Russian wheat aphid (Hemiptera: Aphididae) reproduction and development on five noncultivated grass hosts
- 194 Downloads
The Russian wheat aphid, Diuraphis noxia (Kurdjumov), is a small grains pest of worldwide economic importance. The Russian wheat aphid is polyphagous and may encounter differential selective pressures from noncultivated grass hosts. Aphid biotypic diversity can disrupt the progress of plant breeding programs, leading to a decreased ability to manage this pest. The goal of this research was to quantify Russian wheat aphid biotype 2 (RWA2) reproductive and development rates on five common noncultivated grass hosts to gain information about host quality, potential refuges, and sources of selection pressure. First, RWA2 reproduction was compared on crested wheatgrass (Agropyron cristatum, (L.) Gaertn.), intermediate wheatgrass (Elytrigia intermedia, (Host) Nevski), slender wheatgrass (Elymus trachycaulus, (Link) Gould ex Shinners), western wheatgrass (Pascopyrum smithi, (Rydb.) A. Löve), and foxtail barley (Hordeum jubatum, (L.) Tesky) at 18–24°C. Second, RWA2 reproduction was compared on intermediate and crested wheatgrass at three temperature regimes 13–18°C, 18–24°C, and 24–29°C. At moderate temperatures (18–24°C), the intrinsic rate of increase values for all five hosts ranged from 0.141 to 0.199, indicating the possibility for strong population sources on all tested hosts. Aphids feeding on crested and intermediate wheatgrass at the 13–18°C temperature had lower fecundity, less nymph production days, longer generational times, and lower intrinsic rate of increase than aphids feeding at the 18–24°C temperature regime. Aphids feeding at 24–29°C did not survive long enough to reproduce. The positive intrinsic rates of increase in Russian wheat aphid on the wheatgrasses suggest that these grasses can support aphid populations at moderate to low temperatures.
KeywordsRussian wheat aphid Noncultivated hosts Reproduction Development Temperature
We would like to thank Jeff Rudolph for maintaining the RWA2 colony. This research was supported by the Colorado Agricultural Experiment Station Project 646, Biology and Management of Russian Wheat aphid, Diuraphis noxia (Kurdjumov), in Colorado.
- Behle RW, Michels GJ (1990) Russian wheat aphid (Homoptera, Aphididae) development, reproduction, and survival on wheat and rye grown in 4 host-plant media. Southwestern Entomol 15:109–121Google Scholar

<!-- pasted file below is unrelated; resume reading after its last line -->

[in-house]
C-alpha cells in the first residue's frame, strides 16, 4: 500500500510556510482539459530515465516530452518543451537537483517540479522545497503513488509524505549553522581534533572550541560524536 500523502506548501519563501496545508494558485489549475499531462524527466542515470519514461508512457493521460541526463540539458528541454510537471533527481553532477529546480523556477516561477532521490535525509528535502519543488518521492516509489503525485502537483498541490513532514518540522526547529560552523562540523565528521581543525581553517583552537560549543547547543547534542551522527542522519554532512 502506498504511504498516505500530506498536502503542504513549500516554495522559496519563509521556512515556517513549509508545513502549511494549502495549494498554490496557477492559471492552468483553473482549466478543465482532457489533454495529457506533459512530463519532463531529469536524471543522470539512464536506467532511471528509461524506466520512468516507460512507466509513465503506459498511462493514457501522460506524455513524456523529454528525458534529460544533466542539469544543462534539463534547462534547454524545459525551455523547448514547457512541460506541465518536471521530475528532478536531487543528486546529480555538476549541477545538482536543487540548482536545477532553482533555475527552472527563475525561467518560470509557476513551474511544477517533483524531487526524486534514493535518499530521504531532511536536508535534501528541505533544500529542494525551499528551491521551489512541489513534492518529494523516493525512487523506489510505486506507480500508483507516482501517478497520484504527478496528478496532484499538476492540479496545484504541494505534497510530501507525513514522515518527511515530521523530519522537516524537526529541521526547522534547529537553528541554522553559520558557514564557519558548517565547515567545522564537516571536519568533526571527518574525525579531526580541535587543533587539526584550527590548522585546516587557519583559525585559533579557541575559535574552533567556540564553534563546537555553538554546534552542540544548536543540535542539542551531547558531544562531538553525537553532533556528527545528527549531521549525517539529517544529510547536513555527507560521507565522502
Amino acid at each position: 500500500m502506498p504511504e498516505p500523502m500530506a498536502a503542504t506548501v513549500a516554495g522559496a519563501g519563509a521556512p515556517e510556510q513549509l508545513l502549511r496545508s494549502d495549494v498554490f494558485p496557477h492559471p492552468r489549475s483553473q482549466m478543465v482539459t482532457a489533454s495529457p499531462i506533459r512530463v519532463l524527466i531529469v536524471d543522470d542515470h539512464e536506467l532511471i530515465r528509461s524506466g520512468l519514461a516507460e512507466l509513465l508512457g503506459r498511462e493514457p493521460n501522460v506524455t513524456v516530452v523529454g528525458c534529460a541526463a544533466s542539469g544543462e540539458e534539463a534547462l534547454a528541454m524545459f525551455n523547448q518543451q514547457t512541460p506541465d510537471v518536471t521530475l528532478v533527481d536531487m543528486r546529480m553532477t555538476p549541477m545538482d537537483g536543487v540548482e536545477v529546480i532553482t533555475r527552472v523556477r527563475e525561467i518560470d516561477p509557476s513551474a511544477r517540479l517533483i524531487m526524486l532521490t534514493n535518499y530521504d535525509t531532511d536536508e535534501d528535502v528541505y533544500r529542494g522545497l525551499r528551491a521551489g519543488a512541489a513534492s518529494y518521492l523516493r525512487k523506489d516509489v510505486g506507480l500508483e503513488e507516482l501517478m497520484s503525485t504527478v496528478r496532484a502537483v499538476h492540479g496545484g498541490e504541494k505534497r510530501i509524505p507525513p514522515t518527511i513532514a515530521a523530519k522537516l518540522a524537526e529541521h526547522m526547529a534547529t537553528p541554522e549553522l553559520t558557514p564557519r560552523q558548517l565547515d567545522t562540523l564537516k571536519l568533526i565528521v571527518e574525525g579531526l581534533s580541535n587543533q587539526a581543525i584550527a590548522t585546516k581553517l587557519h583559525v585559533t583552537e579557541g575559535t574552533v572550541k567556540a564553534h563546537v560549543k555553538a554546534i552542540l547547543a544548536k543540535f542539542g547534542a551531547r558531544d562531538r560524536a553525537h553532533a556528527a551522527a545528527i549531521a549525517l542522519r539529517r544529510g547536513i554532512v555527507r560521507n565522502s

- Burd JD, Butts RA, Elliot NC, Shufran KA (1998) Seasonal development, overwintering biology, and host plant interactions of Russian wheat aphid (Homoptera: Aphididae) in North America. In: Quisenberry SS, Peairs FB (eds) A response model for an introduced pest—the Russian wheat aphid. Thomas Say Publ. in Entomol., Entomol. Soc. Amer., Lanham, MD, pp 65–99Google Scholar
- Girma M, Wilde G, Reese JC (1990) Influence of temperature and plant-growth stage on development, reproduction, life-span, and intrinsic rate of increase of Russian wheat aphid (Homoptera: Aphididae). Environ Entomol 19:1438–1442Google Scholar
- Morrison WP, Peairs FB (1998) Response model concept and economic impact. In Quisenberry SS, Peairs FB(eds) A response model for an introduced pest—the Russian wheat aphid. Thomas Say Publ. in Entomol., Entomol. Soc. Amer., Lanham, MD, pp 1–11Google Scholar
- Ni XZ, Quisenberry SS (1997) Effects of wheat leaf epicuticular structure on host selection and probing rhythm of Russian wheat aphid (Homoptera: Aphididae). J Econ Entomol 90:1400–1407Google Scholar
- Porter DR, Burd JD, Shufran KA, Webster JA, Teetes GL (1997) Greenbug (Homoptera: Aphididae) biotypes: selected by resistant cultivars or pre-adapted opportunists? J Econ Entomol 90(5):1055–1065Google Scholar
- Randolph T, Weiland A, Peairs F, Walker C, Pucherelli S (2011) Occurrence of Russian wheat aphid (Homoptera: Aphididae) on non-cultivated grasses within Colorado montane environments. Colorado State University Agricultural Experiment Station Technical Bulletin TB11-01:1–19Google Scholar
- SAS Institute (2005) Statistics and graphics guide. Version 9. SAS Inst, Cary, NCGoogle Scholar